Oklahoma State University’s Department of Natural Resource Ecology and Management has researched effects of limited prescribed burning or “patch burning” to create a mosaic of patches across the landscape. Research findings indicate better forage grasses and increased biodiversity.
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Recent years have seen a renewed interest in, and resurgence of, burning as a tool for grassland management. We think about these prescribed burns, as blackening entire pastures, whole sections perhaps, but at Oklahoma State University’s Department of Natural Resource Ecology and Management, they’re testing other notions about burning. They’re burning small patches of grassland. And, they’re burning throughout the year. Doing this patch burning, Professor Sam Fuhlendorf observes that cattle are strongly attracted to graze areas just burned:
“If you look at how cattle graze in a pasture, they tend to focus on areas near water, flat areas. Well, if you throw a patch fire in the mix, the patch that’s burned becomes the attractant and they’re focused less on the water. They don’t spend near as much time camped out near the water.”
The burned ground almost immediately produces a flush of high quality grass.
“They quality of the forage that grows immediately after the fire is, I’d say, about three to four times higher in terms of crude protein than unburned grass. So you get this spike in forage quality.”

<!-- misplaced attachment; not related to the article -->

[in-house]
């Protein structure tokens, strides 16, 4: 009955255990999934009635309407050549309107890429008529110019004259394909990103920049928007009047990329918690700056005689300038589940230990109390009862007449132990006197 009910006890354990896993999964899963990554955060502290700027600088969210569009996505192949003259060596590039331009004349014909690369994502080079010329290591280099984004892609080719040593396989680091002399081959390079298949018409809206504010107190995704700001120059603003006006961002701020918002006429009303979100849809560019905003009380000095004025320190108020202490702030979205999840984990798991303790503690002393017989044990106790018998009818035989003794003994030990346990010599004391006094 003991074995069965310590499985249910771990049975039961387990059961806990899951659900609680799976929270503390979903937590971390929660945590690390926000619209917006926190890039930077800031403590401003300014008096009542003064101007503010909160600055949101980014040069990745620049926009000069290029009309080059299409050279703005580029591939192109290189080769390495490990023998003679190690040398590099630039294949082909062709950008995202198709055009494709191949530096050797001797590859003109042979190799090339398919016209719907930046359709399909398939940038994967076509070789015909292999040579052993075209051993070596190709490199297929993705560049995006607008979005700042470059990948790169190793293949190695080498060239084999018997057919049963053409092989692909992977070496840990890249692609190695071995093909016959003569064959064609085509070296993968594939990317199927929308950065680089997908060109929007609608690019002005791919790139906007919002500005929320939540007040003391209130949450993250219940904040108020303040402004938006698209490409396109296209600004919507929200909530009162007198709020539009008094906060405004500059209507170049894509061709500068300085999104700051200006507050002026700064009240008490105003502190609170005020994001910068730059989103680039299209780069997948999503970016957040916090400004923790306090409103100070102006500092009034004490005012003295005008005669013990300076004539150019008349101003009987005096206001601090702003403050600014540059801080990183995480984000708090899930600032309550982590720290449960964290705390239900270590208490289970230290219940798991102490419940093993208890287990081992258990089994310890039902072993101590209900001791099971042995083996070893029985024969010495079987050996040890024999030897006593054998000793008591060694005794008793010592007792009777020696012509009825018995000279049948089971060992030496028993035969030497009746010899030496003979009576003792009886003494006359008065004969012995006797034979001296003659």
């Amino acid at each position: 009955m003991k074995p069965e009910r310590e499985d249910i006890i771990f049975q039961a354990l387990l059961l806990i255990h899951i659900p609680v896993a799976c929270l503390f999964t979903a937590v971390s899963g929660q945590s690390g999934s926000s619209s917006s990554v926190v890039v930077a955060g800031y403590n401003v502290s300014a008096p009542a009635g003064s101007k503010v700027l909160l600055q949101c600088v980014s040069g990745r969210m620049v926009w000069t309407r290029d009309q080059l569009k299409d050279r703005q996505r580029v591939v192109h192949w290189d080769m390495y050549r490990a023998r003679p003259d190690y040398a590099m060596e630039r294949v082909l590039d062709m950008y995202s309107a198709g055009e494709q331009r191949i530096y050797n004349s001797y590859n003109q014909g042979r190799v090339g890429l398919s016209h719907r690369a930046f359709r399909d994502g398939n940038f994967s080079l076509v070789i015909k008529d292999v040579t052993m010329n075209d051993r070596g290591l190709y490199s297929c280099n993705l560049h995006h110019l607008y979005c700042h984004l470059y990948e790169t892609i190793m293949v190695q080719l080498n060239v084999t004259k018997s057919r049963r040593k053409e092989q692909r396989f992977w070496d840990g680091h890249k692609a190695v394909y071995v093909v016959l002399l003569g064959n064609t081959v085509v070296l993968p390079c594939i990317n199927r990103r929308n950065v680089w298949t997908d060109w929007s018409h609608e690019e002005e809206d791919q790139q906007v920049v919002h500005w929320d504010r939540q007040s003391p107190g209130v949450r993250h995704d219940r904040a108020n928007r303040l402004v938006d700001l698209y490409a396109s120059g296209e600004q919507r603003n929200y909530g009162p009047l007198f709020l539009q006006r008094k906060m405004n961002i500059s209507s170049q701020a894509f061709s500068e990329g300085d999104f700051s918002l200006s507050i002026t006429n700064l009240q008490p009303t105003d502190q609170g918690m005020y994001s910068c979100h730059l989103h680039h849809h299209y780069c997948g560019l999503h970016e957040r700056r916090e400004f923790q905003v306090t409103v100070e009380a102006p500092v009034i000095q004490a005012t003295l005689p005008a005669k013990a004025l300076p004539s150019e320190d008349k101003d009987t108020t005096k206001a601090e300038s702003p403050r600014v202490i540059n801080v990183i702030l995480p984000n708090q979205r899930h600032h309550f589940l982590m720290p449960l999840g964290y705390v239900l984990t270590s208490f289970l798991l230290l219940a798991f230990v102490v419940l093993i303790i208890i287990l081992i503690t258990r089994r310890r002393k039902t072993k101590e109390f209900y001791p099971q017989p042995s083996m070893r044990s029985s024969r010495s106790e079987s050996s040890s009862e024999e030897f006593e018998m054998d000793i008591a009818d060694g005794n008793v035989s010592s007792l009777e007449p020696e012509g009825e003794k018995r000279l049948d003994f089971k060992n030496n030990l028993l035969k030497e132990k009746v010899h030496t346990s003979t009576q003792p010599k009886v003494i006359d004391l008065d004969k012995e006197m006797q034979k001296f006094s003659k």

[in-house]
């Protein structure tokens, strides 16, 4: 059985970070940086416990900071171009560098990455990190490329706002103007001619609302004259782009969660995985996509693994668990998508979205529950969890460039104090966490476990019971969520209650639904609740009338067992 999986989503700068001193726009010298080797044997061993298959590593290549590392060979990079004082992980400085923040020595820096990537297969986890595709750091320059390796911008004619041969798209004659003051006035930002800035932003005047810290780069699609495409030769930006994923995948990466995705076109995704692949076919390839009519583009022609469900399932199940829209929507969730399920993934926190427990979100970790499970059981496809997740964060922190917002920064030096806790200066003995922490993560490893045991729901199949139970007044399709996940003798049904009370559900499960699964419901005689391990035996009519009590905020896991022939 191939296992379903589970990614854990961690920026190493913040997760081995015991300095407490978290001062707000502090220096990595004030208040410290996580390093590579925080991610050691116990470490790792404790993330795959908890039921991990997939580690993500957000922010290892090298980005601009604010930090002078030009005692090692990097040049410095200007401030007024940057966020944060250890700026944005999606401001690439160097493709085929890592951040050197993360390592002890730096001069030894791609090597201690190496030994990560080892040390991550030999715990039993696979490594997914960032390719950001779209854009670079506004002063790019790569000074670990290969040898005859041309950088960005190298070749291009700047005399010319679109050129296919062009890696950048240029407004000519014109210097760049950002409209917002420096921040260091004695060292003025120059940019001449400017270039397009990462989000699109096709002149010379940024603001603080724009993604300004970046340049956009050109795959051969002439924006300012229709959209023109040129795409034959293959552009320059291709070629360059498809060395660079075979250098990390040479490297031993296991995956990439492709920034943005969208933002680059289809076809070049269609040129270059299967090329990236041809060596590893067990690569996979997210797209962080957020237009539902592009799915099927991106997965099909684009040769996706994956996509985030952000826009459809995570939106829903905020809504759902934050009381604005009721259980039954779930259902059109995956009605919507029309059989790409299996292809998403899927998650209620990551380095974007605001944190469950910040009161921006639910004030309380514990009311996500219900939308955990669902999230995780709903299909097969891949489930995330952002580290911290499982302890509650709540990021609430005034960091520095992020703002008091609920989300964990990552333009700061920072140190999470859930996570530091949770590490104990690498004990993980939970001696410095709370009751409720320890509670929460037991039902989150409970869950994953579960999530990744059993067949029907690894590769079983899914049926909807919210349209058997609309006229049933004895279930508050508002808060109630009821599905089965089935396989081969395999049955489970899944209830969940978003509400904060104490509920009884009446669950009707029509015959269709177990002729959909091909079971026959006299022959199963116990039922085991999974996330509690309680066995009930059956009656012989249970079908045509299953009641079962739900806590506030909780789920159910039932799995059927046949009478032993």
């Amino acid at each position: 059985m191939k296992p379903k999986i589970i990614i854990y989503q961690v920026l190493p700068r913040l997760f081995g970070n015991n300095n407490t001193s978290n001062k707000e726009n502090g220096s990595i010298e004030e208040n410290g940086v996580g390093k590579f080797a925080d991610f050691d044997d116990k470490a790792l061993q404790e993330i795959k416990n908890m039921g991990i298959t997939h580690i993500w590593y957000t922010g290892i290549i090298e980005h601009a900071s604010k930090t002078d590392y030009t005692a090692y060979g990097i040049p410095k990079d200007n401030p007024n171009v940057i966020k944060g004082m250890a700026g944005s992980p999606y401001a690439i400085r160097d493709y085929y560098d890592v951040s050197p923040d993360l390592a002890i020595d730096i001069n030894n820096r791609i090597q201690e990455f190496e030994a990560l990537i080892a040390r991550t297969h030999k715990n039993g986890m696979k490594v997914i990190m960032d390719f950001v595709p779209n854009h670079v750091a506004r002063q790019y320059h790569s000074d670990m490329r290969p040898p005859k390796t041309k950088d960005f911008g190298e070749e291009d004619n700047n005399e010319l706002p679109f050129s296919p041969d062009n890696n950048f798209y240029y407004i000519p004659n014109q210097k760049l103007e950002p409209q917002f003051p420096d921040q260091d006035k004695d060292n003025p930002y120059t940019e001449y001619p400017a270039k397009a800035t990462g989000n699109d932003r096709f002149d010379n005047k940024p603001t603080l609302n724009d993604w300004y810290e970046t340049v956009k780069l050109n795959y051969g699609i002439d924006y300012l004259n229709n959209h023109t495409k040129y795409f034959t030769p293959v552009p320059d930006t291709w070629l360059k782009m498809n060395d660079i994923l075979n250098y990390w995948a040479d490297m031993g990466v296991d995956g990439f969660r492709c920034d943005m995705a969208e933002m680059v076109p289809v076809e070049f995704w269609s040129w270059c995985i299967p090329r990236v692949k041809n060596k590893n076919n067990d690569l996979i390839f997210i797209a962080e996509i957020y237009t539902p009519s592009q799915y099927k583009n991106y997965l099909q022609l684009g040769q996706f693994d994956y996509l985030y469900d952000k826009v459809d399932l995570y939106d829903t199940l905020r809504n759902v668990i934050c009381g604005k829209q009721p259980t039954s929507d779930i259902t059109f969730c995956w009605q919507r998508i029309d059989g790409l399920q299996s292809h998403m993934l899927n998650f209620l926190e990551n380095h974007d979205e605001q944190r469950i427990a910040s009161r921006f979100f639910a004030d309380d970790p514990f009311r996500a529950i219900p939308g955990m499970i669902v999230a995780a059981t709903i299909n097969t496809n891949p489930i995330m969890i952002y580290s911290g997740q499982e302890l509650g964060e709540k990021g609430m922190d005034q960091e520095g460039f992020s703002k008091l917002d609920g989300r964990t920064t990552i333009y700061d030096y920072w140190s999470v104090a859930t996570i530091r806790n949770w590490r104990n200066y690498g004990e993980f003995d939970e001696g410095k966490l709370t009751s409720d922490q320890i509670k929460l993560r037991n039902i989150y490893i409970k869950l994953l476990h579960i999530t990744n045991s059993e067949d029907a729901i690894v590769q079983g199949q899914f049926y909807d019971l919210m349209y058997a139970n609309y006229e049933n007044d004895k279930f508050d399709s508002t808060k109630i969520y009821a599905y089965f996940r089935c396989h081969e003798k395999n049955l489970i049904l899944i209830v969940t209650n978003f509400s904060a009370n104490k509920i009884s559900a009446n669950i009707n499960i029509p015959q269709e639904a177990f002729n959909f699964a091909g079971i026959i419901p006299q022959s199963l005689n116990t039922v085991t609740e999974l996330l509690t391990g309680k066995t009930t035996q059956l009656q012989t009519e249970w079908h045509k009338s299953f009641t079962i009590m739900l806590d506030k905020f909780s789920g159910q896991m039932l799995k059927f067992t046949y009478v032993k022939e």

Fuhlendorf says they call rangeland that’s a collection of small burned patches a “shifting mosaic” across the landscape.
“Areas that get burned have a high probability of getting grazed; that means they don’t graze in areas that are unburned as much. And those areas become more likely to burn which then draws them away from the areas they were grazing before. So, you can sorta see, if you have a large landscape, animals and fire sorta moving around together.”
Fuhlendorf says a landscape — composed of burned and unburned grassland, the burned patches burned at different times of year — are producing enhanced biodiversity as grazers, small mammals, birds, reptiles and insects prefer different patch types.
They’re doing some patch burning in southwest Kansas on the 43,000-acre Z Bar Ranch near Medicine Lodge, where Keith Yearout is ranch manager. I talked to Keith’s wife Eva about this working bison ranch. She says they’re using rotational grazing and patch burning in 15 different pastures.
“They range in size from 5,000 acres down to the area that’s fenced off along the river. So we rotate the animals through the different pastures, but we also try to burn, depending on the year, a portion of those pastures each year. It’s kind of a different, double rotational system where you actually rotate them through at different times of the year. But we can also use fire as a means of getting them to intensively graze one area of that pasture more substantially than they do the rest of the pastures.”
Yearout says the plan works well — at least in years of normal precipitation.
“Last year was extremely dry, so it didn’t work as well, but that’s the plan for the ranch. And that’s what we’re working toward.”
The 2011 season was awfully dry. So dry, Yearout says, they destocked their 3,000-head herd 50 percent. Patch burning, like they’re doing on Z Bar Ranch in southwest Kansas — at least in years of normal rainfall — offers the landscape better biodiversity, and that helps the wildlife and game birds. Meanwhile research and observation of patch burning continue at Oklahoma State.
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Original broadcast: July 2012